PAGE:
There’s no better way to say “you are important to me” than by
helping advance human rights and social justice around the world.
To make a commemorative gift, visit uusc.org/honorgift.

Plan Ahead for Year-End Giving
Important 2015 tax information

The stock market is at an all-time high, and you are holding appreciated
securities?
Well, here’s a win-win solution: make a tax-deductible charitable
contribution to UUSC before December 31. A gift of appreciated
securities that have been held for longer than one year can be deducted
for the full fair market value, thus avoiding capital gains tax.
If you wish to make a gift of appreciated securities, ask your broker to
electronically wire shares to UUSC’s account: #1428-7292, DTC #0141
at Wells Fargo Advisors. Questions? Contact Maxine Neil, director of
UUSC’s Institutional Advancement Department, at 617-301-4313 or
mneil@uusc.org.
8

Offering a Seat, Then and Now
Guest at Your Table tradition highlights refugee work
By Maxine Neil

M

ore than 40 years ago, Warren
Salinger launched a great UU
tradition: UUSC’s Guest at Your Table
program. This year, as we celebrate
UUSC’s 75 years — and bring back
the Guest box many of you are
familiar with! — the program will
connect our history to our present by
highlighting our work advocating and
supporting refugees and other people
who have been forced from their
homes and communities.
Guest at Your Table — which will
kick off Sunday, November 22 (save
the date!) — is an intergenerational
program that provides a unique
opportunity for families and friends
to come together and take action
to advance human rights while
performing one of the most natural
family events: sharing a meal.
This year, you will learn the stories
of two individuals rescued from
the Nazis by UUSC’s founders; you

will meet Iris Grace, a survivor of
the Philippines typhoon; and you
will learn about a mother and her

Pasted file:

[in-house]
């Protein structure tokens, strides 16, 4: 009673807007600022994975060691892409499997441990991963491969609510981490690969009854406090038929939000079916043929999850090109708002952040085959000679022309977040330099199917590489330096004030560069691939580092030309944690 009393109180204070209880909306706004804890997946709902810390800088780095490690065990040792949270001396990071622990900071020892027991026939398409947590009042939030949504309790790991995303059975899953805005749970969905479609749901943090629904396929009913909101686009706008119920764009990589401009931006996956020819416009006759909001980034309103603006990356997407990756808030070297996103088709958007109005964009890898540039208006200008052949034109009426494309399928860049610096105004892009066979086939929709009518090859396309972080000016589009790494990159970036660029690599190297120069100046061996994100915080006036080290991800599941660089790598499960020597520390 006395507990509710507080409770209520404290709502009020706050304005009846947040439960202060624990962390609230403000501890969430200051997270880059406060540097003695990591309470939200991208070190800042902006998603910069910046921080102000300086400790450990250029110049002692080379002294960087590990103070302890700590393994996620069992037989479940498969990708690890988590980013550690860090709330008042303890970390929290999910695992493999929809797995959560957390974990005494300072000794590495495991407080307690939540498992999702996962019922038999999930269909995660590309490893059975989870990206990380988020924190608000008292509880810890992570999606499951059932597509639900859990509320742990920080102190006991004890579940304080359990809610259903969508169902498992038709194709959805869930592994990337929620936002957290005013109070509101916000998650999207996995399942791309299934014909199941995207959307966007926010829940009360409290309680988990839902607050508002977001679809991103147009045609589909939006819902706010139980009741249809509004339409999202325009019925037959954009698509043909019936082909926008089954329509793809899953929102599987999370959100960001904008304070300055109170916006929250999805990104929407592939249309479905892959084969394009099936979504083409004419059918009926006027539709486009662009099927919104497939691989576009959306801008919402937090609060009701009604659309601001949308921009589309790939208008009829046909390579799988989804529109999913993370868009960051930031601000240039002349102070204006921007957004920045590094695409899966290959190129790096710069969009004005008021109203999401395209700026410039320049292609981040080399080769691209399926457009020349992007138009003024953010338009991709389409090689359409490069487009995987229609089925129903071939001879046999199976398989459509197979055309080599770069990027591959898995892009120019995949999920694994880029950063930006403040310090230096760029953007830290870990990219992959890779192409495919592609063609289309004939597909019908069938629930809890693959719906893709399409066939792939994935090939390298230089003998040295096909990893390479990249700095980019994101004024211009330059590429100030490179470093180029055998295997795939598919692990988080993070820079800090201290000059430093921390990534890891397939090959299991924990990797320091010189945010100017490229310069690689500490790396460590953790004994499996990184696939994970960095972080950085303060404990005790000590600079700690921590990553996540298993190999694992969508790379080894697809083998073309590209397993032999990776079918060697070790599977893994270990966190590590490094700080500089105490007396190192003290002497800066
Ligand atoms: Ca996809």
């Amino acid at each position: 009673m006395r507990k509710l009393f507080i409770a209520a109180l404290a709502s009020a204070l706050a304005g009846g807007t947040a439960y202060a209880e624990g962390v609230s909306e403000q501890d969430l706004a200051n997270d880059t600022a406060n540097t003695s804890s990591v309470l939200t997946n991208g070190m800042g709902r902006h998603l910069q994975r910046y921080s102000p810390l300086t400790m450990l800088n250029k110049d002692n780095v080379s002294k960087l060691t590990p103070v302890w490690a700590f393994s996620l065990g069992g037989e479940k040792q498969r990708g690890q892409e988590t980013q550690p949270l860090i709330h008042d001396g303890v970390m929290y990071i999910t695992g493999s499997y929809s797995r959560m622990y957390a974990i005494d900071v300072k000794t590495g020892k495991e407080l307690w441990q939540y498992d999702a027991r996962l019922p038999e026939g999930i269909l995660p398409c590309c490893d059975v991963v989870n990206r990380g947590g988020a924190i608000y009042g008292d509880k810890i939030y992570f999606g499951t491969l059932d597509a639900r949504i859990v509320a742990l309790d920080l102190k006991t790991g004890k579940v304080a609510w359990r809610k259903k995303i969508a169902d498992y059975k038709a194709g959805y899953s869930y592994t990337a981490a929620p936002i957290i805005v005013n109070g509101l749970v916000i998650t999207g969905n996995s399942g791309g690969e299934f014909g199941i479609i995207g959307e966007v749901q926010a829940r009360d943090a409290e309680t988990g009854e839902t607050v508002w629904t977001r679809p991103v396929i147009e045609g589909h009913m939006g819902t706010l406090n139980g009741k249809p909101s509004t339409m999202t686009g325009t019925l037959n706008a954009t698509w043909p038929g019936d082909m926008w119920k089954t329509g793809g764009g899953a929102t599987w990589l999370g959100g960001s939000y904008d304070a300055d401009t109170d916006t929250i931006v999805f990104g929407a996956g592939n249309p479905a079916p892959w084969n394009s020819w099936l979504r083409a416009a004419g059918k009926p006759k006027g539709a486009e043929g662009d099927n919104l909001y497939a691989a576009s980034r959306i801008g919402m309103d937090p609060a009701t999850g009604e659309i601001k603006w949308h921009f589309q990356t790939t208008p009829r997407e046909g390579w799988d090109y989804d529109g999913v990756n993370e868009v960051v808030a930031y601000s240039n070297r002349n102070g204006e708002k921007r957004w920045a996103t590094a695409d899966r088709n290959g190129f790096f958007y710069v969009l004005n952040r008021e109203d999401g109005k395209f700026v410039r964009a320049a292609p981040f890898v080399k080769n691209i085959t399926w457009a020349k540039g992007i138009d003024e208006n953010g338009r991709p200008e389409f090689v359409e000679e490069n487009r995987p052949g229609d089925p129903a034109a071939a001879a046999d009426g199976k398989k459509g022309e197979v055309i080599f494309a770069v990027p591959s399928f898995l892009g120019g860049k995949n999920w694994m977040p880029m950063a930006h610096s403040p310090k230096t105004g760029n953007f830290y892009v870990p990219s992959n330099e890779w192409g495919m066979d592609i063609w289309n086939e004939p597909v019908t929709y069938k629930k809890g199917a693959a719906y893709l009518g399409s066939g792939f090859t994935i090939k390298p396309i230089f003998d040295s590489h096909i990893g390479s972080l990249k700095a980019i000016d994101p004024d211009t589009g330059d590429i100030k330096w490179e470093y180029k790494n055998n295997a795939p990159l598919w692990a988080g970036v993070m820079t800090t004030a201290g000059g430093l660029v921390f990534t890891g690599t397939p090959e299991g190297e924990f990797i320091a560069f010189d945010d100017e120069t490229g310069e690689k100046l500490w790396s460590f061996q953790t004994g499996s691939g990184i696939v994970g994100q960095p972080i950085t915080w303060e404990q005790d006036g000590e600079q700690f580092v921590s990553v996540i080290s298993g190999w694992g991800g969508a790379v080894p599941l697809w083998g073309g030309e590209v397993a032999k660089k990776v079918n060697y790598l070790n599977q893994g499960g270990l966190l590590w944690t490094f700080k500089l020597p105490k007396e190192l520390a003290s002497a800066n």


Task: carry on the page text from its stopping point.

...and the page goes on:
son who came to the United States
seeking asylum, only to be placed in a
detention center.
Whether you have a family, are
single, or are somewhere in between,
commit to being part of this year’s
Guest program and partnering with
people standing up for their human
rights in the face of displacement.
Visit uusc.org/guest to learn how you
and your congregation can participate
in Guest at Your Table. If you have
questions, don’t hesitate to contact Elyse
Bartlett, assistant for congregational
giving programs, at 617-301-4397 or
ebartlett@uusc.org.
Maxine Neil is director of UUSC’s
Institutional Advancement Department.

A 2014 Guest at Your Table dinner

9

Healing from Crimes against Humanity
Supporting the mental health of Syrian refugees
By Jessica L. Atcheson

T

his past January, as Syria’s refugee crisis continued, UUSC partnered with
the Trauma Resource Institute (TRI) to conduct a weeklong train-thetrainers workshop in body-based skills to promote healing from trauma. In
Istanbul, Turkey, UUSC and TRI successfully trained 25 providers who will use
these skills in their work with Syrian refugees.

Why trauma resiliency training?
Syria’s civil war began in early 2011
with crackdowns on antigovernment
protests. The resulting — and
ongoing — violence and unrest have
forced millions of people to leave
their homes, their communities, and